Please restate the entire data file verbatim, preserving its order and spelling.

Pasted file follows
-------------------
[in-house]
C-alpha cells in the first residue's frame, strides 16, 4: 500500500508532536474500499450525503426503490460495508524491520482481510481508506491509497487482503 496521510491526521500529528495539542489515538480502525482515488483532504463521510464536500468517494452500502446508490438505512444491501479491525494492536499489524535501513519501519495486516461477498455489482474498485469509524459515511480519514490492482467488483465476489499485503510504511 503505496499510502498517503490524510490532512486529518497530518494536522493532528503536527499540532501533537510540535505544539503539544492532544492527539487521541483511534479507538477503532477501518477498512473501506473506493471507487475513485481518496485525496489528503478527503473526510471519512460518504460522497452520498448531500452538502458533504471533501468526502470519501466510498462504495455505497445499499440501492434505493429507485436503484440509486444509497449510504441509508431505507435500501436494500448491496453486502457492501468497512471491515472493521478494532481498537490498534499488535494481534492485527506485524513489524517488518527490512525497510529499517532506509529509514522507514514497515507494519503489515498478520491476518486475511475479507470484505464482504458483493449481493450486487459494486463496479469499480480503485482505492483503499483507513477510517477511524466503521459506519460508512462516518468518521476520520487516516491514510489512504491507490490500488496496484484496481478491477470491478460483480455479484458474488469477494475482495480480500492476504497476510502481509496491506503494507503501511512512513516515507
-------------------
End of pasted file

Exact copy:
[in-house]
C-alpha cells in the first residue's frame, strides 16, 4: 500500500508532536474500499450525503426503490460495508524491520482481510481508506491509497487482503 496521510491526521500529528495539542489515538480502525482515488483532504463521510464536500468517494452500502446508490438505512444491501479491525494492536499489524535501513519501519495486516461477498455489482474498485469509524459515511480519514490492482467488483465476489499485503510504511 503505496499510502498517503490524510490532512486529518497530518494536522493532528503536527499540532501533537510540535505544539503539544492532544492527539487521541483511534479507538477503532477501518477498512473501506473506493471507487475513485481518496485525496489528503478527503473526510471519512460518504460522497452520498448531500452538502458533504471533501468526502470519501466510498462504495455505497445499499440501492434505493429507485436503484440509486444509497449510504441509508431505507435500501436494500448491496453486502457492501468497512471491515472493521478494532481498537490498534499488535494481534492485527506485524513489524517488518527490512525497510529499517532506509529509514522507514514497515507494519503489515498478520491476518486475511475479507470484505464482504458483493449481493450486487459494486463496479469499480480503485482505492483503499483507513477510517477511524466503521459506519460508512462516518468518521476520520487516516491514510489512504491507490490500488496496484484496481478491477470491478460483480455479484458474488469477494475482495480480500492476504497476510502481509496491506503494507503501511512512513516515507